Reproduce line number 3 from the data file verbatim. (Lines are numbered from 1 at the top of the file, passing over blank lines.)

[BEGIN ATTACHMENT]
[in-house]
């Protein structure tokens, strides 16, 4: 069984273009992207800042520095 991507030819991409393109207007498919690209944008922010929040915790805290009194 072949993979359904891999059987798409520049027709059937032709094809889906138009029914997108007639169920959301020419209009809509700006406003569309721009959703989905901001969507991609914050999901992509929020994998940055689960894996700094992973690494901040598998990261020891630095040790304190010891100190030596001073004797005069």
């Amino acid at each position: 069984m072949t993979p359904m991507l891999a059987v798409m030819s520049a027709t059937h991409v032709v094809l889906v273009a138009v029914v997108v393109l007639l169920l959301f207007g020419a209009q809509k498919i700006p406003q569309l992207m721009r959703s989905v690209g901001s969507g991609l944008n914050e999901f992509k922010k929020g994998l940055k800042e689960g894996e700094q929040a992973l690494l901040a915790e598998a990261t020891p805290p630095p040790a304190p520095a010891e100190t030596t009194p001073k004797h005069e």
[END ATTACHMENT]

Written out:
């Amino acid at each position: 069984m072949t993979p359904m991507l891999a059987v798409m030819s520049a027709t059937h991409v032709v094809l889906v273009a138009v029914v997108v393109l007639l169920l959301f207007g020419a209009q809509k498919i700006p406003q569309l992207m721009r959703s989905v690209g901001s969507g991609l944008n914050e999901f992509k922010k929020g994998l940055k800042e689960g894996e700094q929040a992973l690494l901040a915790e598998a990261t020891p805290p630095p040790a304190p520095a010891e100190t030596t009194p001073k004797h005069e």